America’s 75 million Millennials are devouring organic and making sure their families are too. Parents in the 18 to 34-year-old age range are now the biggest group of organic buyers in America, helped by their growing awareness and trust of the organic label.
The new survey on the organic buying habits of American households released by the Organic Trade Association (OTA) in late September, found that among US parents, more than five in 10 (52 percent) organic buyers are Millennials. And this influential and progressive generation are stocking their shopping carts with organic on a regular basis.
“Our survey shows that Millennial parents seek out organic because they are more aware of the benefits of organic, that they place a greater value on knowing how their food was grown and produced, and that they are deeply committed to supporting a food system that sustains and nurtures the environment,” said Laura Batcha, CEO and executive director of the Organic Trade Association.
The survey looked at Millennials (born between 1981-1997, currently age 18-34 years), Generation-X (born between 1965-1980, currently 35-50 years old), and Baby Boomers (born between 1946-1964 and currently 51-69 years old).
Compared to Millennials who account for 52 percent of organic buyers, Generation X parents made up 35 percent of parents choosing organic, and Baby Boomers just 14 percent.
OTA’s U.S. Families’ Organic Attitudes and Beliefs 2016 Tracking Study, a survey of more than 1,800 households throughout the country with at least one child under 18, found that more than eight in ten (82 percent) U.S. families say they buy organic sometimes. It is one of the highest levels in the survey’s seven-year lifetime. The number of families never buying organic has steadily decreased, going from almost 30 percent in 2009 to just 18 percent today.
While 35 percent of all households surveyed said that choosing organic products is a vital part of their effort to live in an environmentally friendly way, a greater percentage of Millennials said buying organic is an essential eco-conscious habit than any other generational group. For 40 percent of Millennials, choosing organic is an integral part of the living green, versus 32 percent of Generation Xers and 28 percent of Baby Boomers.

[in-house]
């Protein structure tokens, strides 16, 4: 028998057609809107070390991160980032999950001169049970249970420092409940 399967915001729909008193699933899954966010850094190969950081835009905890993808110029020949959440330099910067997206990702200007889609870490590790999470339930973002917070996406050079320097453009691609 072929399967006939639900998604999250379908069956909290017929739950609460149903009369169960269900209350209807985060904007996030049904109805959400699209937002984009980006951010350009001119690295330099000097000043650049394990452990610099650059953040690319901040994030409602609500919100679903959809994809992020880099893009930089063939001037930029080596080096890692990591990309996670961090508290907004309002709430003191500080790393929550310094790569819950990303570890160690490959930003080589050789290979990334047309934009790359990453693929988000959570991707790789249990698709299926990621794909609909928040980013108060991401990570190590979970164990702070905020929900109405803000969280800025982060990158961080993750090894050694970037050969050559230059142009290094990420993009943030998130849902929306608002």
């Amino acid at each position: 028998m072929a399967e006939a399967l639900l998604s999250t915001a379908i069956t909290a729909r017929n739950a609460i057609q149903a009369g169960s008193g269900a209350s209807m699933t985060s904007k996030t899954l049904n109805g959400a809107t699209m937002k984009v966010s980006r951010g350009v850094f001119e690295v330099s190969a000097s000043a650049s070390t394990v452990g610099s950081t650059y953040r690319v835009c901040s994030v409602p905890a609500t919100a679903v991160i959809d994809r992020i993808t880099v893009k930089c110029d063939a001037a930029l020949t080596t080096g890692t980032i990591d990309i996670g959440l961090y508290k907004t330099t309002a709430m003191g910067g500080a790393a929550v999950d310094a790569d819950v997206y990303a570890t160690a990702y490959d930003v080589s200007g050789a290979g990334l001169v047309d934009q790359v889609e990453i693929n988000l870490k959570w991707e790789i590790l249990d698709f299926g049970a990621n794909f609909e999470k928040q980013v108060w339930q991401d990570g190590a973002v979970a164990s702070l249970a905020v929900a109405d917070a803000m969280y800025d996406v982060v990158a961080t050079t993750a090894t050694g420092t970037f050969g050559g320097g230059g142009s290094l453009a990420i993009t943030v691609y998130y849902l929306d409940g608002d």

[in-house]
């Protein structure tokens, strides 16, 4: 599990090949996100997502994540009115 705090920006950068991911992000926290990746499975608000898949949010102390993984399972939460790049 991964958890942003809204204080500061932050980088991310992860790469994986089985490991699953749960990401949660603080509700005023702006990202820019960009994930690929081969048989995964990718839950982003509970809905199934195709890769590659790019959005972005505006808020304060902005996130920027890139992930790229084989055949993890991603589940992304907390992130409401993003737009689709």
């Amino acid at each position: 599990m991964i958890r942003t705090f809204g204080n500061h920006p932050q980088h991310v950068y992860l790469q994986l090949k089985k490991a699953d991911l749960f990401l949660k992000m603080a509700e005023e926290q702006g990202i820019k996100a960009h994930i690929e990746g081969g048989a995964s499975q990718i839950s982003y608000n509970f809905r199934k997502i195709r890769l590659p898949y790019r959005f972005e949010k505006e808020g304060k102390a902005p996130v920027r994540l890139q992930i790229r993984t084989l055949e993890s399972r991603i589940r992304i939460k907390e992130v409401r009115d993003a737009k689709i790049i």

And forty-nine percent of all households surveyed said they are buying more organic foods today than a year ago. Knowledge about organic is also growing across the generational spectrum of parents, but Millennials are likely to view themselves as very knowledgeable about organic products, with nearly 8 in 10 (77 percent) reporting that they are “well informed” (34 percent) or “know quite a bit” (44 percent).
Parents’ trust in organic labeling is the strongest and highest among Millennials, with 54 percent saying they have confidence in the integrity of the organic label. Almost 60 percent of Millennial parents claim to have a “strong connection” with the label and feel the organic label is an important part of how they shop for food.
US organic sales in 2015 posted new records, with total organic product sales hitting a new benchmark of $43.3 billion, up 11 percent from the previous year’s record level and outstripping overall food market growth of 3 percent, per OTA’s 2016 Organic Industry Survey. Of total organic sales, $39.7 billion were organic food sales, up 11 percent from the previous year, with non-food organic products accounting for $3.6 billion, up 13 percent. Nearly 5 percent of all the food sold in the US in 2015 was organic.